- The Washington Times - Tuesday, May 2, 2006

The recent spike in gasoline costs is translating into record sales of hybrid vehicles.

“I can’t keep the cars,” Al Toosi, sales manager at Darcars Toyota of Silver Spring, said of the dealership’s Prius and Highlander models. “Anything touching the ground here is gone.”

Fuel-efficient hybrids are selling out at Washington-area dealerships as manufacturers struggle to keep pace with demand. Ford Motor Co., the country’s second-largest automaker, said yesterday that U.S. sales of its Escape Hybrid and Mercury Mariner Hybrid surged 75 percent in April from March. Toyota Motor Sales USA Inc. said demand for the Prius continues to outpace the company’s ability to make them.

“We’re going all over, bringing them in from dealers in New Jersey, Pennsylvania and so on,” said Tony Nardelli, general sales manager of Ted Britt Ford in Fairfax. Mr. Nardelli said the dealership sold 11 Ford Escape Hybrids on one recent Saturday.

“I wouldn’t call it a spike. I think I’d call it a landslide,” he said.

By the time additional hybrid vehicles arrive at some dealerships, they already have been purchased.

“If they get dropped off at 11 or 12 at night, they’re gone at 10 o’clock in the morning,” said Stan Fry, a sales representative at Honda of Tysons Corner, where the Civic Hybrid is a best-seller.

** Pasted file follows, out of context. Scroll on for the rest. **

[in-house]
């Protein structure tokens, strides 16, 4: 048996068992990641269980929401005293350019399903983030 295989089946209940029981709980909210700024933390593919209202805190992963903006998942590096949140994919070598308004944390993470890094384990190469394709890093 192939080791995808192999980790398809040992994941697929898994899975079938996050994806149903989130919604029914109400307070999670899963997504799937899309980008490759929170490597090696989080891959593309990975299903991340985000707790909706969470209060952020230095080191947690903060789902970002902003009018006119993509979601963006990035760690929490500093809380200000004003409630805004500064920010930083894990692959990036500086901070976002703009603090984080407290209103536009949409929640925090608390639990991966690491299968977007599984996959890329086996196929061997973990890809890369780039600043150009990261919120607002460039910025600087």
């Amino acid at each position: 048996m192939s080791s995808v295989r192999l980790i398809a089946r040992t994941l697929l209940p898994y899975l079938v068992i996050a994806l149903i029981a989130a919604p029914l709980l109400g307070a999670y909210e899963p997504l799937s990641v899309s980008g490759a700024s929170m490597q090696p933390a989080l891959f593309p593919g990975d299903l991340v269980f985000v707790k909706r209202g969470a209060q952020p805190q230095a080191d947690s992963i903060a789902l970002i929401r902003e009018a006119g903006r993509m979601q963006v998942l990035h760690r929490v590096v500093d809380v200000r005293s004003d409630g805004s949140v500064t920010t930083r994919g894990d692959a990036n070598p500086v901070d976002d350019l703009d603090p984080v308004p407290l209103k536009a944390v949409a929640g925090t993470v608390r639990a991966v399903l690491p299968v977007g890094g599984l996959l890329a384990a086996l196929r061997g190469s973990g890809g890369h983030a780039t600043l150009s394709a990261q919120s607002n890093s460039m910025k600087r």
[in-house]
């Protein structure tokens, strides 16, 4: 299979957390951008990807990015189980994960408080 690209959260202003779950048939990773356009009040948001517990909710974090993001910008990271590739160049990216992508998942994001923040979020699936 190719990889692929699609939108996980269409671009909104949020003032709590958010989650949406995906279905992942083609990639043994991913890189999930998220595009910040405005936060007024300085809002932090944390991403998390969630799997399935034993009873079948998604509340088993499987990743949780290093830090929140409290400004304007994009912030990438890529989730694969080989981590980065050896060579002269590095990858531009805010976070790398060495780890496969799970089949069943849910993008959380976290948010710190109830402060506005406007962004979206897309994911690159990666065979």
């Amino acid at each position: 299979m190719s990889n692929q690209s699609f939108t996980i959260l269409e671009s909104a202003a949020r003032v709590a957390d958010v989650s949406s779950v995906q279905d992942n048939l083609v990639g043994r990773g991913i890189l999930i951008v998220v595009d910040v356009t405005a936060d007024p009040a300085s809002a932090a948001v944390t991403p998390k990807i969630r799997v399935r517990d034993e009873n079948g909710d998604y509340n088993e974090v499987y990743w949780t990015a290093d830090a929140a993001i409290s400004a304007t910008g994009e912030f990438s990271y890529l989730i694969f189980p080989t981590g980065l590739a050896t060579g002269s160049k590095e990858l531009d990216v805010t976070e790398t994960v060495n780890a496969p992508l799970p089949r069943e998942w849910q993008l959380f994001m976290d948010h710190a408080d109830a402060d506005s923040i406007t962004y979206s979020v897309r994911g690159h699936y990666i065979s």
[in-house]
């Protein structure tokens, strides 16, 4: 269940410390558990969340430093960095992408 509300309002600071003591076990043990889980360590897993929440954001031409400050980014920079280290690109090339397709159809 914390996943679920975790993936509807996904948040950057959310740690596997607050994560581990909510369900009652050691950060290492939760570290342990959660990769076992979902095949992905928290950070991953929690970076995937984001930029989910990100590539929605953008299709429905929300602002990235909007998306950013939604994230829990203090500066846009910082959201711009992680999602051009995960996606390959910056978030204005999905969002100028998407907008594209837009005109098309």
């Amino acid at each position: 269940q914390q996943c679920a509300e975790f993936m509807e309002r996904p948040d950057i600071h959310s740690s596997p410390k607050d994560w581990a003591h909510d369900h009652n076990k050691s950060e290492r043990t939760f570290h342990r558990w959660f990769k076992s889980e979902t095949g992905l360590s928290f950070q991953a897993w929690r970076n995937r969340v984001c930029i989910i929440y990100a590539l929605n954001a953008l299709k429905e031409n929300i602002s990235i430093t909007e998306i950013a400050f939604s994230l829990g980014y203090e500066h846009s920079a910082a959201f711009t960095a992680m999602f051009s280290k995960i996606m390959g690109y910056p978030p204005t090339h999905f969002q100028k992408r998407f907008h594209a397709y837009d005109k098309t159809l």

For the most part, local dealers attribute the rush for hybrid vehicles to high gasoline prices. Since March 7, the average price per gallon of regular gas in the Washington area has soared from $2.29 to $3.03.

“In the metropolitan area here, people are so conscious of traffic,” said Mr. Nardelli, adding that the Escape is attractive to commuters because it uses only electric power at speeds below 25 mph. “So, if you’re in the [high-occupancy vehicle] lane or you’re on [Interstate] 66 and you’re not moving, you’re not burning any gas.”

Of course, how much consumers save by purchasing a hybrid depends on where and how often they drive. A 2006 gas-electric Honda Civic four-door sedan has a manufactured suggested retail price of $22,150 — nearly $3,000 more than a 2006 four-door Civic EX automatic at $19,260. Holding gas prices at $3 per gallon, averaging together city and highway miles per gallon and assuming a driver clocks 15,000 miles per year, it would take nearly six years — factoring in a $500 federal tax deduction — to recoup the additional cost.

Hybrid manufacturers note that it is not all about the money. Environmentally conscious customers tout the decreased pollution and reduced reliance on oil.

In Virginia, many residents who are buying hybrids also are hurrying to beat a July 1 deadline to be eligible to travel in the HOV lanes on Interstate 95 and Interstate 395 without meeting occupancy requirements.

State lawmakers have enacted legislation to extend through July 2007 the provision that allows drivers of hybrid vehicles with “clean special fuel” license plates — for which only hybrids are eligible — to use the lanes.

However, only hybrids purchased before July 1 qualify.

“What they really want is that license plate,” said Mr. Fry at Honda of Tysons Corner.

With gas prices showing no signs of falling and the onset of the summer driving season, hybrid dealers say they expect the shortage to continue into the near future.

For now, local car buyers interested in an upgraded Prius could be in for a two-month wait, said Kelly Padgett, a senior sales manager at Lustine Toyota in Woodbridge.

“It’s good for business [but] it really creates more frustration because people can’t get what they want to buy,” Mr. Padgett said.

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